William Blake Quotes

How sweet I roam'd from field to field And tasted all the summer's pride, Till I the Prince of Love beheld Who in the sunny beams did glide!
William Blake (1757-1827), British poet, painter, mystic. How sweet I roam'd from field to field (l. 1-4). . . The Complete Poems [William Blake]. Alicia Ostriker, ed. (1977) Penguin Books.
Man has no Body distinct from his Soul; for that call'd Body is a portion of Soul discern'd by the five Senses, the chief inlets of Soul in this age.
William Blake (1757-1827), British poet, painter, engraver. The Marriage of Heaven and Hell, plate 4, "The Voice of the Devil," (1790-1793).
With sweet May dews my wings were wet, And Phoebus fir'd my vocal rage; He caught me in his silken net, And shut me in his golden cage. He loves to sit and hear me sing, Then, laughing, sports and plays with me; Then stretches out my golden wing, And mocks my loss of liberty.
William Blake (1757-1827), British poet, painter, mystic. How sweet I roam'd from field to field (l. 9-16). . . The Complete Poems [William Blake]. Alicia Ostriker, ed. (1977) Penguin Books.
The tygers of wrath are wiser than the horses of ainstruction.
William Blake (1757-1827), British poet, painter, engraver. The Marriage of Heaven and Hell, plate 9, "Proverbs of Hell," (c. 1793), repr. In Complete Writings, ed. Geoffrey Keynes (1957).
I askèd a thief to steal me a peach He turned up his eyes I ask'd a lithe lady to lie her down Holy & meek she cries— As soon as I went An angel came. He wink'd at the thief And smild at the dame— And without one word said Had a peach from the tree And still as a maid Enjoy'd the lady.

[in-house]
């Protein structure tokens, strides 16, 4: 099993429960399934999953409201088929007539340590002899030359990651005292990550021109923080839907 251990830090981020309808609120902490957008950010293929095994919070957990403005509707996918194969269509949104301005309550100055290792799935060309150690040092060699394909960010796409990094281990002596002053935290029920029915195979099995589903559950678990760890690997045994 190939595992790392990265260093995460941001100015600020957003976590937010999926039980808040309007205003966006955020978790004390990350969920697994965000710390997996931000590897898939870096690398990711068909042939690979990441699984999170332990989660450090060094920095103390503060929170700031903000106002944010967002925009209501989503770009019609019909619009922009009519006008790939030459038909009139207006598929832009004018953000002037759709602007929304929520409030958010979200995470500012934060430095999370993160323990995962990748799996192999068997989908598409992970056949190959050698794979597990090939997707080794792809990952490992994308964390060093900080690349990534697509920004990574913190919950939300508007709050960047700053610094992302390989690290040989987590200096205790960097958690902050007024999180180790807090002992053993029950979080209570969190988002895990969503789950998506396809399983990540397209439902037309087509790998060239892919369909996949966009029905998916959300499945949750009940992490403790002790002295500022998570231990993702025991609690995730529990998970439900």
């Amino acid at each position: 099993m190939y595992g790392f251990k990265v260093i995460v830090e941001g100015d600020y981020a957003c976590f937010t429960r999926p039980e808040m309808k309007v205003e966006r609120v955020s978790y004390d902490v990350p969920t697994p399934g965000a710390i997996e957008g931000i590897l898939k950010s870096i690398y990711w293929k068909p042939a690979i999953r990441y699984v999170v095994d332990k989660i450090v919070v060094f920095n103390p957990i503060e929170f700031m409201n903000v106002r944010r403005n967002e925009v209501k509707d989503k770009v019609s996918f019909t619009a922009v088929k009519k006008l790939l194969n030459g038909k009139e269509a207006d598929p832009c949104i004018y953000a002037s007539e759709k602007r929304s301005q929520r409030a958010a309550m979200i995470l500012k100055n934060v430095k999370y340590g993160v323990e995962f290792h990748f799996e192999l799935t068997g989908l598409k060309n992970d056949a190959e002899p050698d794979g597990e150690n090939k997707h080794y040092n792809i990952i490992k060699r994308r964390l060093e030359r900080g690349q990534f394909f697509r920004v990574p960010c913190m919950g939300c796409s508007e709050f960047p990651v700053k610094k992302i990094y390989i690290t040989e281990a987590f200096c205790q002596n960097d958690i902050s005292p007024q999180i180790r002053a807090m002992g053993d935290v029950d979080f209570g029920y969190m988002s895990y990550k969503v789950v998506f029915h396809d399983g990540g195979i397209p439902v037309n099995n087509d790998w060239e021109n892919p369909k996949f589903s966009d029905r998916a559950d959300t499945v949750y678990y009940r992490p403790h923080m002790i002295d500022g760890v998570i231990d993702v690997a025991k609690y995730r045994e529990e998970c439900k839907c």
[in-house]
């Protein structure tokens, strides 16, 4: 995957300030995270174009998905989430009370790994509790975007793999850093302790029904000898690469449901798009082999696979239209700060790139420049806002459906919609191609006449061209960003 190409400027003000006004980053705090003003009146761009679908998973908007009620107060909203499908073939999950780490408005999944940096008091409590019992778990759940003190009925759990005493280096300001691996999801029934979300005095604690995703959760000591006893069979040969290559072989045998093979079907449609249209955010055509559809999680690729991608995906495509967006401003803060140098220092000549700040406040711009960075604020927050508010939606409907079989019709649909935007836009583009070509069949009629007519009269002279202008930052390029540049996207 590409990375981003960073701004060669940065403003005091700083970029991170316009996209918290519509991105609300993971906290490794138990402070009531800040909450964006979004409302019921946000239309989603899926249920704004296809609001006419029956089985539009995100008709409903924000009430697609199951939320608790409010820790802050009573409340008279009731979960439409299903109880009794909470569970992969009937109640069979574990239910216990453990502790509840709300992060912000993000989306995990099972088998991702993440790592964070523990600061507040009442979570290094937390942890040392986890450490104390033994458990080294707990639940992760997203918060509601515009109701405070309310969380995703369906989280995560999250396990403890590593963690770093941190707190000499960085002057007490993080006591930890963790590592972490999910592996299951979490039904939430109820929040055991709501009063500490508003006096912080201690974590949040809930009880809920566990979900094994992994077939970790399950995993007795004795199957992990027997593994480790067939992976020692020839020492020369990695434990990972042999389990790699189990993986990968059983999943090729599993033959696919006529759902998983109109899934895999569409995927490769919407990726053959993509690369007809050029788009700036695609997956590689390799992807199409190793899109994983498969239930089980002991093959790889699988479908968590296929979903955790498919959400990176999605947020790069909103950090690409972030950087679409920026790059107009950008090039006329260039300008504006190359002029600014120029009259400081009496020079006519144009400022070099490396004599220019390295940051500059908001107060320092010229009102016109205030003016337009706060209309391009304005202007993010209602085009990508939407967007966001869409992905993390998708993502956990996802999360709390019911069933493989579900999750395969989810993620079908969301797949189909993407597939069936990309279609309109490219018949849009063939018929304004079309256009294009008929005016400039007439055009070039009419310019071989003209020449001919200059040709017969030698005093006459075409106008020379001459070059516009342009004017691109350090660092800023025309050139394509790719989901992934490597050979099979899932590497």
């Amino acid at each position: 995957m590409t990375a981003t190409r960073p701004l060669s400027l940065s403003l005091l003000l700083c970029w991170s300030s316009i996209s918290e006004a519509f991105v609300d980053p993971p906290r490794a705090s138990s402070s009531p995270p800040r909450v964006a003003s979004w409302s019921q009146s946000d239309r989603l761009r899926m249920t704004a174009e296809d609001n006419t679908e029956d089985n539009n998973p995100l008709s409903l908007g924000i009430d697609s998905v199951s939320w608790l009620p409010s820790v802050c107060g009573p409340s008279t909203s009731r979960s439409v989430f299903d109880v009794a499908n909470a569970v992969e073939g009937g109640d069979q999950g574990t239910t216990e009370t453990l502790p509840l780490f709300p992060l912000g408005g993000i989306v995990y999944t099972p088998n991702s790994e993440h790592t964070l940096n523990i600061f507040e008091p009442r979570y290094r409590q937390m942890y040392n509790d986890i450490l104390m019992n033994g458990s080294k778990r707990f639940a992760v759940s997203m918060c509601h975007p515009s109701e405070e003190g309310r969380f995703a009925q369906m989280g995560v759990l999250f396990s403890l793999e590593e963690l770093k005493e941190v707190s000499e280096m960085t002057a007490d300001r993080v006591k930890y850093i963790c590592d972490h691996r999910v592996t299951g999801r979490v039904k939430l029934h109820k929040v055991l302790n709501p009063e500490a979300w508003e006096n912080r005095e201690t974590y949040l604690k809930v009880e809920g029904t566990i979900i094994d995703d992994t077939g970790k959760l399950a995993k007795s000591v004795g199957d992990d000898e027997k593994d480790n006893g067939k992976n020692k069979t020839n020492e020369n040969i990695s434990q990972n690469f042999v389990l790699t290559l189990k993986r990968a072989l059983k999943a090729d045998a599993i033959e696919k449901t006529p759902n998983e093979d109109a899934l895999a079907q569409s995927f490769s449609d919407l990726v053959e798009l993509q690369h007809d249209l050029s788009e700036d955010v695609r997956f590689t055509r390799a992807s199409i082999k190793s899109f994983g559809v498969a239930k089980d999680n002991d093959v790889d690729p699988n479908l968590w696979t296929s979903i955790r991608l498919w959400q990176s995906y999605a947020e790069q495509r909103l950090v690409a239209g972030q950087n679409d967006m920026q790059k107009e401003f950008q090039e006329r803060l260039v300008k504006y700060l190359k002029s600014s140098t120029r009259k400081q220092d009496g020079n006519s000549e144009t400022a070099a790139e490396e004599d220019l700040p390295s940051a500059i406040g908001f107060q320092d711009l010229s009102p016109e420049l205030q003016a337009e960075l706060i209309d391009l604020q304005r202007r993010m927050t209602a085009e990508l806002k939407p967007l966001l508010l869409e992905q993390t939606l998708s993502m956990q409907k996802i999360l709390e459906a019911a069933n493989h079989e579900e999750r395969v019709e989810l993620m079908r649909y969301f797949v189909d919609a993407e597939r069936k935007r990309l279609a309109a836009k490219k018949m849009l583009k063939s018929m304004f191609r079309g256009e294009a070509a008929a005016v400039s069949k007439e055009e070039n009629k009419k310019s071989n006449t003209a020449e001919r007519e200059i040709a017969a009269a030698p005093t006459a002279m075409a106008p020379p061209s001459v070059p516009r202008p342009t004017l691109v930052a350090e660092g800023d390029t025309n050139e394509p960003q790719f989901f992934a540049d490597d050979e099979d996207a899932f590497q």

William Blake (1757-1827), British poet, painter, mystic. I Askèd a Thief (l. 1-12). . . The Complete Poems [William Blake]. Alicia Ostriker, ed. (1977) Penguin Books.
The road of excess leads to the palace of wisdom.
William Blake (1757-1827), British poet, painter, engraver. The Marriage of Heaven and Hell, plate 7, "Proverbs of Hell," (c. 1793), repr. In Complete Writings, ed. Geoffrey Keynes (1957).
The record of one's life must needs prove more interesting to him who writes it than to him who reads what has been written. "I have no name: "I am but two days old." What shall I call thee? "I happy am, "Joy is my name." Sweet joy befall thee!
William Blake (1757-1827), British poet, painter, engraver, and Martha Ostenso. repr. In Complete Writings, ed. Geoffrey Keynes (1957). "Infant Joy," st. 1, Songs of Innocence (1789).
The man who never alters his opinion is like standing water, and breeds reptiles of the mind.
William Blake (1757-1827), British poet, painter, engraver. The Marriage of Heaven and Hell, plates 17-20, "A Memorable Fancy," (c. 1793), repr. In Complete Writings, ed. Geoffrey Keynes (1957).
I have no name. I am but two days old. What shall I call thee? I happy am, Joy is my name. Sweet joy befall thee!
William Blake (1757-1827), British poet, painter, mystic. From SONGS OF INNOCENCE. Infant Joy (l. 1-6). . . The Complete Poems [William Blake]. Alicia Ostriker, ed. (1977) Penguin Books.
If the fool would persist in his folly he would become wise.
William Blake (1757-1827), British poet, painter, engraver. The Marriage of Heaven and Hell, plate 7, "Proverbs of Hell," (c. 1793), repr. In Complete Writings, ed. Geoffrey Keynes (1957).